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    The UID is not used for cryptography and it not the public key and therefore this thread is not about cryptographic security. There is more than one information related the public key. Some of these information are put into an ASN struct. This ASN struct is used for cryptography and is transferred over "voice client control query" encoded as a Base64 string (other than the myTSID verification, which is transfers in binary over "voice client control query"). That Base64 string of the ASN struct is called omega. omega is used in the following ways:
    • SHA-1 it and display as hex, but don't use 0123456789abcdef for display but abcdefghijklmnop. This is called avatar file name.
    • SHA-1 it and display as Base64. This is called UID.
    • SHA-1 it, display as Base64 and encode Base64 in Base64. This is called chat log file name.
    • Append a string representing a number, then SHA-1 the resulting string. Number of leading zero bits in big endian byte and little endian bit order is called security level.

    In theory, if you could create a valid omega that will turn into a server admin's UID, you can take own of a server where that UID is server admin. Also, you will confuse the contact system. However, this is nearly impossible because constraints for the ASN struct that is turned into omega are very strict in the TeamSpeak server because it is part of the public key. Though extremely unlikely, in theory, using SHA-1 decreases server security from "basically impossible to break without quantum computers" to still "basically impossible to break without quantum computers".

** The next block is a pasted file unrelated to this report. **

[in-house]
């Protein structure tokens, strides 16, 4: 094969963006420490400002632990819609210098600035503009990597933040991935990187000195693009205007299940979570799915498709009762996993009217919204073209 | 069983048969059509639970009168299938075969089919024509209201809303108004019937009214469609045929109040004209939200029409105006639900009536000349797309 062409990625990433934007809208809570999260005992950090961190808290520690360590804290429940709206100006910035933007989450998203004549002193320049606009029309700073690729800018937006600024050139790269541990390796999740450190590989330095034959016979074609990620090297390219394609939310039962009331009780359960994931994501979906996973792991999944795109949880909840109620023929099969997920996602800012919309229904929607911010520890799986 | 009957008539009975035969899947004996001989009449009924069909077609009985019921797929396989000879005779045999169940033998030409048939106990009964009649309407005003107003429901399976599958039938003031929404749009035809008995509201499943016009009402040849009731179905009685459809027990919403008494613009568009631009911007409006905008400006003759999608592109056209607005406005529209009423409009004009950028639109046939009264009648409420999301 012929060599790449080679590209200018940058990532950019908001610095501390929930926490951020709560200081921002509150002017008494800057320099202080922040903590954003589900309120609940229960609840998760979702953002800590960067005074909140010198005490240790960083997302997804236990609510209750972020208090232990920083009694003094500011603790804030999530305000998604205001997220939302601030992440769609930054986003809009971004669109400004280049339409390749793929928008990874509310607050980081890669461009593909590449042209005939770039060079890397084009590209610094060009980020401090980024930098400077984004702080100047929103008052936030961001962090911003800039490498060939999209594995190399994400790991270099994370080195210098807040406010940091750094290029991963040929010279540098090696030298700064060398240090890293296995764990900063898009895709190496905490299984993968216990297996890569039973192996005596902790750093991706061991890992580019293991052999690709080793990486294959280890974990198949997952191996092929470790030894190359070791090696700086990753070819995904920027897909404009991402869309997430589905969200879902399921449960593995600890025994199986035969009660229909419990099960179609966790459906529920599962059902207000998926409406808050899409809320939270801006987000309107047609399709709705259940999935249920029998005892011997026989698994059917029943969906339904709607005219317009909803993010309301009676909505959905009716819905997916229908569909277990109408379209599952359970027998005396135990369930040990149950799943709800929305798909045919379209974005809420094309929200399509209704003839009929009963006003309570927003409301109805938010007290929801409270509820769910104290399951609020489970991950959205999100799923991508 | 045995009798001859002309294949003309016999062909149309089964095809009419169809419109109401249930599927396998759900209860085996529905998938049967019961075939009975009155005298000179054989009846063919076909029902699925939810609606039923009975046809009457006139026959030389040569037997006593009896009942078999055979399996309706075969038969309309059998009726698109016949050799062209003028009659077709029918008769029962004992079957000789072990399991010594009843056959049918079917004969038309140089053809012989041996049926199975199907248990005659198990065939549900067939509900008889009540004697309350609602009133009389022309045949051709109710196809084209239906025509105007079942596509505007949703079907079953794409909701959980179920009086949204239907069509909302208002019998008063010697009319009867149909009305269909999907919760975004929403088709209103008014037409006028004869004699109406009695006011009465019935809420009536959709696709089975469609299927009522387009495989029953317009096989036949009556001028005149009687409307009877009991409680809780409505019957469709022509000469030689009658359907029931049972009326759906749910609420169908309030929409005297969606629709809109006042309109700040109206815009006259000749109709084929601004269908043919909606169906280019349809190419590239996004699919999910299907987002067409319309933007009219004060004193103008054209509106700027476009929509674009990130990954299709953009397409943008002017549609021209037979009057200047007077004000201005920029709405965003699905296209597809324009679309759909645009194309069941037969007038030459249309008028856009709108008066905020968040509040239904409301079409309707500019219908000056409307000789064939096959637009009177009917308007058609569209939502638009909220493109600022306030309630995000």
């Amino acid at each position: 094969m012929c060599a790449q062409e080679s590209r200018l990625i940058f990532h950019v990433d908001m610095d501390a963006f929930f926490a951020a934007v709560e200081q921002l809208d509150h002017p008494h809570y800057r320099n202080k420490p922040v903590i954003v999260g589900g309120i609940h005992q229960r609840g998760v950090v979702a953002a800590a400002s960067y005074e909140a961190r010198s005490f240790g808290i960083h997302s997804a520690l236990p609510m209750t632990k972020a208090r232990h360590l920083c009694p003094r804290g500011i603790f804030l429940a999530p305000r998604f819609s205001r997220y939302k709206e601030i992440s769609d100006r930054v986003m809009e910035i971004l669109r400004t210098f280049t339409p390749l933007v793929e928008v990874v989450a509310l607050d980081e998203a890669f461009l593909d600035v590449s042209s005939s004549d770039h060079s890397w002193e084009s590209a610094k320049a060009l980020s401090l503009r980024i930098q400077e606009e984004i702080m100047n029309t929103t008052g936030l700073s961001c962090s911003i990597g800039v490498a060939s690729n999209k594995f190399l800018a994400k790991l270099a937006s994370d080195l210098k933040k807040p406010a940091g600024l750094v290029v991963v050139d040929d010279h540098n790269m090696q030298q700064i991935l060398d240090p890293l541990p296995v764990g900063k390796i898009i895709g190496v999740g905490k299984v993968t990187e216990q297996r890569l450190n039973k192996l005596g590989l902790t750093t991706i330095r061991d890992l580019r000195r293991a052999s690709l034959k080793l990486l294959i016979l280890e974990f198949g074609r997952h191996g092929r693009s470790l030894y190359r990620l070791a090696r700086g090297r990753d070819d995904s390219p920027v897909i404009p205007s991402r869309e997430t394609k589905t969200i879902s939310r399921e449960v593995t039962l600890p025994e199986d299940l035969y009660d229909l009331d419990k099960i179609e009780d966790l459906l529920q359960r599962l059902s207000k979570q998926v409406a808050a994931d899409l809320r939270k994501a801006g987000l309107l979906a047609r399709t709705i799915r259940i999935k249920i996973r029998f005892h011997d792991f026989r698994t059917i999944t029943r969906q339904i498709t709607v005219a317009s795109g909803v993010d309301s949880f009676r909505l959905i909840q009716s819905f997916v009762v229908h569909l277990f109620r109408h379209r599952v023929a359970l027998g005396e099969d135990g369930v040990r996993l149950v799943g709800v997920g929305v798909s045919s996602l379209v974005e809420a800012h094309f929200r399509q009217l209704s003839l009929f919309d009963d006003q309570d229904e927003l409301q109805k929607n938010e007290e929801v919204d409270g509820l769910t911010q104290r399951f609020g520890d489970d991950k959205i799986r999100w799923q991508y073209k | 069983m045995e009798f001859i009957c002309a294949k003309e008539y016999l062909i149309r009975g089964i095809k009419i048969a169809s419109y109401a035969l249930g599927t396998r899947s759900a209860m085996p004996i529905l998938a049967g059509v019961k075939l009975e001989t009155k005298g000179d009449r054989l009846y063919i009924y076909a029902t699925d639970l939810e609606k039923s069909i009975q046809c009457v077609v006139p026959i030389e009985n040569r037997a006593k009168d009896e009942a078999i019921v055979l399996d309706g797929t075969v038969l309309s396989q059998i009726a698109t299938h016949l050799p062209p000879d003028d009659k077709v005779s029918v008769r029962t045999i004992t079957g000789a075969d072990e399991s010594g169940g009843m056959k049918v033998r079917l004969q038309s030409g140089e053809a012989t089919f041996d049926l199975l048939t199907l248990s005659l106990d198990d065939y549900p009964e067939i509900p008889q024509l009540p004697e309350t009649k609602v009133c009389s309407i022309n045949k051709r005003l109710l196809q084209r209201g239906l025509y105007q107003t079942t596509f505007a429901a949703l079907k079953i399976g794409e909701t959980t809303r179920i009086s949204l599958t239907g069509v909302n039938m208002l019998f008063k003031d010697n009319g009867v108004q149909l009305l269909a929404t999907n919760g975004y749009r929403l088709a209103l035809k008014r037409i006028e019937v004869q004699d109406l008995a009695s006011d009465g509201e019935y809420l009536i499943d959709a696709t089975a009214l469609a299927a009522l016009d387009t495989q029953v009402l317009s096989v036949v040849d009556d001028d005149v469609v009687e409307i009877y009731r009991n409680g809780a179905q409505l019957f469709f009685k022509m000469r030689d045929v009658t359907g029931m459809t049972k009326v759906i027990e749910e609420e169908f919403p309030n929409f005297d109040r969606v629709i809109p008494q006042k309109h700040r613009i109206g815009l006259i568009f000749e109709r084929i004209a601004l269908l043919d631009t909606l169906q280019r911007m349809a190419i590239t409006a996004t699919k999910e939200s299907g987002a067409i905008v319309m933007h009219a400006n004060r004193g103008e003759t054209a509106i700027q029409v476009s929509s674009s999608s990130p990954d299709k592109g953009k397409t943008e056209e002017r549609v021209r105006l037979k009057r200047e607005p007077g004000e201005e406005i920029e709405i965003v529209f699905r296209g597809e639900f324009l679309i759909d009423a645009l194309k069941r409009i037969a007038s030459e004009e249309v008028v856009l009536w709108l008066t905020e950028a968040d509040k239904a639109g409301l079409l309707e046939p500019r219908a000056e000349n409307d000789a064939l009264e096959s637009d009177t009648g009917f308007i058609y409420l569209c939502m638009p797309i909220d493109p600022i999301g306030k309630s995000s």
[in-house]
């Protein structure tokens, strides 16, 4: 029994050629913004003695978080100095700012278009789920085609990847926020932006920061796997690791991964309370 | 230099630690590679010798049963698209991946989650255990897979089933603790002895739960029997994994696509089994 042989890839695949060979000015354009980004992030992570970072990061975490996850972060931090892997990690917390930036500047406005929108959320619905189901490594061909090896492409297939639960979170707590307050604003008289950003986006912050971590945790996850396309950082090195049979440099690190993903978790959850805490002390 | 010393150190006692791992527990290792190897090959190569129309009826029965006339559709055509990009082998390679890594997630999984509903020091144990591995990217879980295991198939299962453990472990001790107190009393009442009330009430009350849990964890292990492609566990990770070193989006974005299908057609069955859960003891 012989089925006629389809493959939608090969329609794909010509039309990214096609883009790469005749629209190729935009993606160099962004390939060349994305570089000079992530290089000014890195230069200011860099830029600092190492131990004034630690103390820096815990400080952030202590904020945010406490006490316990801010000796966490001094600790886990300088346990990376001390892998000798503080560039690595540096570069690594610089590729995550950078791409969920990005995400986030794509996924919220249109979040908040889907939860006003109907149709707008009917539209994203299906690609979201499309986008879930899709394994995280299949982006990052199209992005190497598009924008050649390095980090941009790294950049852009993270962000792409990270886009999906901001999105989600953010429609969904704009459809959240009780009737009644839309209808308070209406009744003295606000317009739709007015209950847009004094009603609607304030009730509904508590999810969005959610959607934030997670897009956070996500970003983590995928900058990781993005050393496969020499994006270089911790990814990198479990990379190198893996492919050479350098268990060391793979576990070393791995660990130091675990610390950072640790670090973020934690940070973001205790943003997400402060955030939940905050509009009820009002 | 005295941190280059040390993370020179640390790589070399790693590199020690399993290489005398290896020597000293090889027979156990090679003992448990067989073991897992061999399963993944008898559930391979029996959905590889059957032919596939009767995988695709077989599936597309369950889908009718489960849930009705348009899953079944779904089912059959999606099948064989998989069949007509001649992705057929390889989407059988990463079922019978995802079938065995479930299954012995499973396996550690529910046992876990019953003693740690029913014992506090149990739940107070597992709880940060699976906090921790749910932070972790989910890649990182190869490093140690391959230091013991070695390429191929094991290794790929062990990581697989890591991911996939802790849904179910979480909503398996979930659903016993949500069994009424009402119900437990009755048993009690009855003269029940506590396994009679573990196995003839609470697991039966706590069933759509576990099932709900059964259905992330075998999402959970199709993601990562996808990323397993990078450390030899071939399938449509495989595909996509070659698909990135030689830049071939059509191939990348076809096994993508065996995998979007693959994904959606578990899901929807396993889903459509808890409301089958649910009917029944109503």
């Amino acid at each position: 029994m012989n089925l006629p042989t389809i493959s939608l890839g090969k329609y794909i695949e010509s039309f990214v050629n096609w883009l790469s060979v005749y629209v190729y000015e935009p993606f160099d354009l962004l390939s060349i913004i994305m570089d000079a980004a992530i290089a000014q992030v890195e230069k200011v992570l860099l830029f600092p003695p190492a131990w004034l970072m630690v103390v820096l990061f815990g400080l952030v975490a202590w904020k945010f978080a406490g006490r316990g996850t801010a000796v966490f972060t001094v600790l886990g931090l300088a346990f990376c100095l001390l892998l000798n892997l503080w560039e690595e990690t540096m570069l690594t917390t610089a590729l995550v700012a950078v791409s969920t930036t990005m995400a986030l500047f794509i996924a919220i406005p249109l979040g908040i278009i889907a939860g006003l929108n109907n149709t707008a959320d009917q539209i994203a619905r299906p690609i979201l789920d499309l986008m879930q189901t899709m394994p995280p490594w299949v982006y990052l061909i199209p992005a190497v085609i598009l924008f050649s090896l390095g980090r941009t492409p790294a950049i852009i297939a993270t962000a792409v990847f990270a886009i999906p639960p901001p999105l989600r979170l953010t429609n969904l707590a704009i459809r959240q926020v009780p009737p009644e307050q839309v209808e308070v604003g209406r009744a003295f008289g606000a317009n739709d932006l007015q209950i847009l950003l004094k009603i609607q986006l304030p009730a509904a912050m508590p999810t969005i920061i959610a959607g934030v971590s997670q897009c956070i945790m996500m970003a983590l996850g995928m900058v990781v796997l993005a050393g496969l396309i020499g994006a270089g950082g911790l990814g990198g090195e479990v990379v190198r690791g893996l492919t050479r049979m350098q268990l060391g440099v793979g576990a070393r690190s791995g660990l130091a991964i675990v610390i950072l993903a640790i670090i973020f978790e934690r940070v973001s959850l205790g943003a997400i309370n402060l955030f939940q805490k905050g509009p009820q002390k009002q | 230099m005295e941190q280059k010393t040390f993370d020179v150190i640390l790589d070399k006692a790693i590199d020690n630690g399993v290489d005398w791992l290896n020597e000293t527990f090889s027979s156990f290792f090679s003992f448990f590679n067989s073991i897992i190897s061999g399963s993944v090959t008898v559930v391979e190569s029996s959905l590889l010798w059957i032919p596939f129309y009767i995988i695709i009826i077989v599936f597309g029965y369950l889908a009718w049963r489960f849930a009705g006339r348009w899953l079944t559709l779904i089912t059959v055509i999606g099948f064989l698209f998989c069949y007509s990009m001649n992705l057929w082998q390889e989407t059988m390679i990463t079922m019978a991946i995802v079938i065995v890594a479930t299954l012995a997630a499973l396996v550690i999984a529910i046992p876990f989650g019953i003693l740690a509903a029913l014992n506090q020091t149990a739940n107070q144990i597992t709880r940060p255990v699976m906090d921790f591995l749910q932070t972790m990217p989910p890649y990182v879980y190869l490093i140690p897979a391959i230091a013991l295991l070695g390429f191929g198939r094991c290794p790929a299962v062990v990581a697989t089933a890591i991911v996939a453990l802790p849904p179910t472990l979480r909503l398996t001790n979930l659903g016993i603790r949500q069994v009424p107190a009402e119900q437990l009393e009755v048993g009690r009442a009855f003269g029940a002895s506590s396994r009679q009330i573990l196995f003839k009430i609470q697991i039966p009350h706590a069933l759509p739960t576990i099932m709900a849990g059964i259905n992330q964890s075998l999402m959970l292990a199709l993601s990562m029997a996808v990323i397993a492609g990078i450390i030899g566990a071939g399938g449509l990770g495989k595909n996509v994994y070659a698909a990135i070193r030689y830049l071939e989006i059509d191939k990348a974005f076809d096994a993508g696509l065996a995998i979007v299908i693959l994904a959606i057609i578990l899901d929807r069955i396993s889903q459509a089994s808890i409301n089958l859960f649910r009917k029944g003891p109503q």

Creating a private key that matches alpha (another Base64 string transferred over "voice client control query") and omega and could therefore pose a risk to cryptographic security is even more unlikely because even more bits must "match". Actually, a "weak" UID might even be better here because it's harder to know if your omega could be right from just hashing it. So cryptographic security is at least not lower by using SHA-1 instead of a more secure hash.

  5. #35
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    Quote Originally Posted by Schlumpi View Post
    Sorry to extend, but I have to add a (hopefully more understandable) explanation why the SHA1 usage with the UID isn't a security risk.
    Thats basically it. But SHA-1 should still be replaced.


    Quote Originally Posted by numma_cway View Post
    The UID is not used for cryptography and it not the public key
    Since permissions are assigned based on the UID, it is a cryptography part in the chain.

    The rest you posted is nothing new.

  6. #36
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    I did not mean to post anything new to people who understood the thread.

  7. #37
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    Quote Originally Posted by numma_cway View Post
    I did not mean to post anything new to people who understood the thread.
    For me, it was something new, thank you